On Tue, Jul 31, 2012 at 9:09 AM, Michael Truog <mjtr...@gmail.com> wrote:IMO this doesn't solve the problem, and only confuses the issue;
>>> The solution with the way things are currently, is just to use modelines (within the first 3 lines of the file) which are supported in your favorite editor, vi or emacs:
>>> % -*- coding: utf-8; Mode: erlang; tab-width: 4; c-basic-offset: 4; indent-tabs-mode: nil -*-
>>> % ex: set softtabstop=4 tabstop=4 shiftwidth=4 expandtab fileencoding=utf-8:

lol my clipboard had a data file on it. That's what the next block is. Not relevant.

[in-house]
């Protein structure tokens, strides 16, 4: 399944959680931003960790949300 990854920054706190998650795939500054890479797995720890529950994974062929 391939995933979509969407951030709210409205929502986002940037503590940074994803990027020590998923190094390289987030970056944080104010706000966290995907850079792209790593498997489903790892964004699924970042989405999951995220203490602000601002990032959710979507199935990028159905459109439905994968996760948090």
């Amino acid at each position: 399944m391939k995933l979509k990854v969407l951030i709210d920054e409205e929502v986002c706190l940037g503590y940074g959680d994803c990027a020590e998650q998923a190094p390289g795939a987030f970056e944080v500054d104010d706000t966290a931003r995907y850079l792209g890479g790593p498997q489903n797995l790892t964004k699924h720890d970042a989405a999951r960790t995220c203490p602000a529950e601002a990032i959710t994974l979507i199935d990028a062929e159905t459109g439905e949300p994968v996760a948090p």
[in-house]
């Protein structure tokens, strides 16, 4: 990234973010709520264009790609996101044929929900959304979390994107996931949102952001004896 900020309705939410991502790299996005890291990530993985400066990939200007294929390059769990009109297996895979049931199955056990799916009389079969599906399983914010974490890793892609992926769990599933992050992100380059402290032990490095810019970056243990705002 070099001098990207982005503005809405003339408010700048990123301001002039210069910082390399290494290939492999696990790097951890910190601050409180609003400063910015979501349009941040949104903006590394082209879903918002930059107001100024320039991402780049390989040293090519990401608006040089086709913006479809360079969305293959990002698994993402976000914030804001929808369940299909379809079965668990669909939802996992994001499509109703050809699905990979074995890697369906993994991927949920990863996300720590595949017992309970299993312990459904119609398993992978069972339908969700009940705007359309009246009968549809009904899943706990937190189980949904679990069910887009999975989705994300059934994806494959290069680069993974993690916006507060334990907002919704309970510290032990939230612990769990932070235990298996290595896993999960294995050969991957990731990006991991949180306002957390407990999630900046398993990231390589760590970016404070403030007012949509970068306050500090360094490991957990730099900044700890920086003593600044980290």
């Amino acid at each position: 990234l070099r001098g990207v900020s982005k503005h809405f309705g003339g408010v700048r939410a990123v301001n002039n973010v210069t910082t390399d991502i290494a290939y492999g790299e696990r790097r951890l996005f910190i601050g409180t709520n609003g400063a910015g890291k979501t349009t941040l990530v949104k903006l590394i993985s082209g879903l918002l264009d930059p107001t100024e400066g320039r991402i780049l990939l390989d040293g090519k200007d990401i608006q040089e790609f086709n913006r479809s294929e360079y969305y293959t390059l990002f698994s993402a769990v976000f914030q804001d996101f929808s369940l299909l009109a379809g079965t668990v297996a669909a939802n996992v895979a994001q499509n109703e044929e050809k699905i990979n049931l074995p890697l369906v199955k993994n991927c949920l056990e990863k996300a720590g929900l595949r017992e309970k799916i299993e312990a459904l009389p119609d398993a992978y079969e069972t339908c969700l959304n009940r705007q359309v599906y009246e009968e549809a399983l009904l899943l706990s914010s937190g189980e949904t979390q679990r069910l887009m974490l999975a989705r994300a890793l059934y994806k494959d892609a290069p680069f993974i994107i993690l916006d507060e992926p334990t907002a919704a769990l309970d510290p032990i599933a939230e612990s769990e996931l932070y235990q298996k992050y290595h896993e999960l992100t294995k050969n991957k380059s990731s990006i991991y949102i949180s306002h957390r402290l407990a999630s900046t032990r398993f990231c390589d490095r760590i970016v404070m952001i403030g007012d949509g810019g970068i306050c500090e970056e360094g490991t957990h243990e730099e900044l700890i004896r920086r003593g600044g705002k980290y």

>> Shouldn't that modeline read:
>> Since the compiler assumes source files are in Latin 1
> I think the point was to use utf8 in the source file, thus the utf8 in the modeline. The encoding() would be necessary for various erlang names (like functions, variables, etc.) to be in utf8, but the modeline could help keep list data as utf8.
consider the following:
If the list data was kept as UTF-8 then the output of the second
The above of course depends on whether you view strings as lists of
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